((2/7)b-1)^2-(7x-1)((2/7)b-1)+(49x^2-14x)=0.

As I say, I assume this is what you are trying to do, namely you are
letting g'(x)=f(x)/2 and f'(x)=2g(x), and then you are defining b's so
that

f'(x)=5b_1(x)+5
7g'(x)=5b_2(x).

If that is what you are doing, then the b's will not be roots of the
same equation as the a's.

If you are doing something else, you'd better explain what.
> > where now
> >
> > 7g'(x) = 7*f(x)/2 = 5a_2(x)
> >
> > and f(x) would have to divide out factors from 7, so there would be a
> >
> > Therefore the claim that g(x) can simply divide off factors from 7, so
> > that 7*g(x) does not have 7 as a factor is refuted.
> >
> > Note this claim is an objection raised to protect the current role of
> > the ring of algebraic integers as provably 7*g(x) does NOT have 7 as a
> > factor in that ring, with non-zero integer x as noted above.
> >
> > So what is the resolution to this weirdness?
> >
> > Well, consider evens and notice that 2 is not a factor of 6 with only
> > evens because 3 is not even.
> >
> > So it's not very complicated since the problem with the ring of
> > algebraic integers is about exclusion.
> >
> > Some numbers are excluded because they are not root of monic
> > polynomials with integer coefficients, so you can get weird stuff, and
> > an analogy is with evens where odds are excluded, so 2 is not a factor
> > of 6 with only evens.
> >
> > Proving the odd behavior of the ring of algebraic integer is easy. I
> > just did it yet again above.
> >
> > Explaining it simply is easy as well, as I just did, yet again with the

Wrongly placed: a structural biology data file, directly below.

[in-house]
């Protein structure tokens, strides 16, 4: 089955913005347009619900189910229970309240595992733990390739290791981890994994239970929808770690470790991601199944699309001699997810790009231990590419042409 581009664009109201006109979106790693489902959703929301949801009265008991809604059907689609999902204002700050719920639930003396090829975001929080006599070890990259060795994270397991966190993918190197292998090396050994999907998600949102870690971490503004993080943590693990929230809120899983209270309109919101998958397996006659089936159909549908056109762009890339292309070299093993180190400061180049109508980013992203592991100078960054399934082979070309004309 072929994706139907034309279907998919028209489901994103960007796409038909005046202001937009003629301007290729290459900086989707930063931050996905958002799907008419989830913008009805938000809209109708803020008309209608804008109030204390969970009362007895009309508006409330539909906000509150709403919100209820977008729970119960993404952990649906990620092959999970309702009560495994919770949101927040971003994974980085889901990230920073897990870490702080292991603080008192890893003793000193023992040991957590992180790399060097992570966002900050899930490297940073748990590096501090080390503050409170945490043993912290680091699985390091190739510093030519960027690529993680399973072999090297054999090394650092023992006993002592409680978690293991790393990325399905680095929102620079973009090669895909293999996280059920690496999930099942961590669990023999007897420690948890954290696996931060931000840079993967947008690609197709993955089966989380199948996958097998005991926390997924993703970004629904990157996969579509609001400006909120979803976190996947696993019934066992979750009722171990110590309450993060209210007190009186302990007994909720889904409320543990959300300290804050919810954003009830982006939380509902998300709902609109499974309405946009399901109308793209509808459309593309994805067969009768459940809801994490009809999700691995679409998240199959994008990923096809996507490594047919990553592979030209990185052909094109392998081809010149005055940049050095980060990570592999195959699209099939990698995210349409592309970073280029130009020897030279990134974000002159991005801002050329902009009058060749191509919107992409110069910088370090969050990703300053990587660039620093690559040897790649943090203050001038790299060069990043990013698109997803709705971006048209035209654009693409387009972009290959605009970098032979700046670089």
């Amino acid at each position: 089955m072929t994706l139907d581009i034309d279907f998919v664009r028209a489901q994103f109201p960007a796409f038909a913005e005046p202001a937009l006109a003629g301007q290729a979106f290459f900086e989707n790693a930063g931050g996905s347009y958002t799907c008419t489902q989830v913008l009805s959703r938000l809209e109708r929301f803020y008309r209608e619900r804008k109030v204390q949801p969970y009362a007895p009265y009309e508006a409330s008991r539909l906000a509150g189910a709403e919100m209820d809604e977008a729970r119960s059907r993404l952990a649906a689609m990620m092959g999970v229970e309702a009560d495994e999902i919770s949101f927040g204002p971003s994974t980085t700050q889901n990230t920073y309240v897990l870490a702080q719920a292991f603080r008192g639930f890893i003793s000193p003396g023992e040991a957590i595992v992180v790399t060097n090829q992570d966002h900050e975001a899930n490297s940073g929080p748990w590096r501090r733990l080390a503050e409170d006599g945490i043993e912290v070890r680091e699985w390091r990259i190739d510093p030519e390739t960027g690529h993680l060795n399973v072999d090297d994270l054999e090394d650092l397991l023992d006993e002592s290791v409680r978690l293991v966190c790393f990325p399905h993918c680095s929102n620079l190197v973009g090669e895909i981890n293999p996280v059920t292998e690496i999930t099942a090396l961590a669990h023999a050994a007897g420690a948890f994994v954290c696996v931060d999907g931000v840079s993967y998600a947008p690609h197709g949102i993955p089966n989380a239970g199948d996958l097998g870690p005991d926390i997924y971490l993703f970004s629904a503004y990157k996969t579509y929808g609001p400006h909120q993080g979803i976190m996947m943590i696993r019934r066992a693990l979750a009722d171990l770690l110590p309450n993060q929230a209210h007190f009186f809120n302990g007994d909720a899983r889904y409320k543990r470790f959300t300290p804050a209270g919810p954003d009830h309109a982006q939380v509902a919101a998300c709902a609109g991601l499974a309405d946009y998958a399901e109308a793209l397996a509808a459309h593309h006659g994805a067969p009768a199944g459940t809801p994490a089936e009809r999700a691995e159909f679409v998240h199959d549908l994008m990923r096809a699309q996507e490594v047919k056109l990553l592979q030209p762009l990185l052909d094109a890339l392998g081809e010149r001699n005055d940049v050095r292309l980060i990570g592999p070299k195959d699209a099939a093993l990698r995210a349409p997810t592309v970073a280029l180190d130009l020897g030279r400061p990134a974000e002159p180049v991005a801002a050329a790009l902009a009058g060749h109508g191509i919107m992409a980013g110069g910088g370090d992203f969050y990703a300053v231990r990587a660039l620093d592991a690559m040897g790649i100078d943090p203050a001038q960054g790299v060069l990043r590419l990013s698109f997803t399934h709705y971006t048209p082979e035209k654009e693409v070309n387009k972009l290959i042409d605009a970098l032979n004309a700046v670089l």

> > 2 and 6 analogy.
> >
> > But there are a lot of people around the world who learned mathematical
> > ideas that have been shown to be flawed and so far that group has
> > resisted publication, bizarre retraction of these ideas, and the death
> > of the math journal--to keep using the wrong ideas, and teach them to
> > others.
> >
> > While posters have routinely lied about the details of the argument and
> > objected for years in a steady attempt to deny what is mathematically
> > correct.
> >
> > And meanwhile undergraduates have been taught mathematical ideas proven
> > wrong years ago.
> >
> > I do not know what else to do here. If math people will not follow
> > mathematical proof, and even second proof, then what can anyone do?
> >
> > If the will for error is too strong for rational argument to work, then
> > it seems there are few options in this situation except to grieve over
> > the fall of humanity and the failure of civilization in this area.
> >
> >
> > James Harris

Date Subject Author
12/8/06 JAMES HARRIS
12/8/06 Lord Protector
12/8/06 William Hughes
12/8/06 JAMES HARRIS
12/9/06 Michael Press
12/9/06 mensanator
12/9/06 Tim Peters
12/8/06 David Bernier
12/8/06 hagman
12/8/06 Richard Tobin
12/8/06 Ryugyong Hotel
12/8/06 marcus_b
12/8/06 Gib Bogle
12/8/06 Brian Quincy Hutchings
12/8/06 Rupert
12/8/06 Rupert
12/8/06 JAMES HARRIS
12/9/06 Rupert
12/9/06 JAMES HARRIS
12/9/06 William Hughes
12/9/06 Rupert
12/9/06 JAMES HARRIS
12/9/06 Rupert
12/9/06 Ryugyong Hotel
12/10/06 Proginoskes
12/13/06 Odysseus
12/9/06 JAMES HARRIS
12/9/06 jshsucks@yahoo.com
12/9/06 William Hughes
12/9/06 Rupert
12/9/06 Rupert
12/9/06 JAMES HARRIS
12/9/06 Rupert
12/10/06 JAMES HARRIS
12/10/06 William Hughes
12/10/06 David Moran
12/10/06 Rupert
12/10/06 JAMES HARRIS
12/10/06 Rupert
12/10/06 Rupert
12/10/06 Rupert
12/10/06 JAMES HARRIS
12/10/06 Rupert
12/10/06 JAMES HARRIS
12/10/06 Rupert
12/10/06 gjedwards@gmail.com
12/10/06 JAMES HARRIS
12/11/06 Bob Marlow
12/10/06 Tim Peters
12/10/06 Rupert
12/10/06 Tim Peters
12/10/06 Rupert
12/10/06 William Hughes
12/10/06 Rupert
12/11/06 Tim Peters
12/9/06 jshsucks@yahoo.com
12/9/06 Larry Hammick
12/9/06 Ryugyong Hotel
12/9/06 William Hughes
12/9/06 Michael Press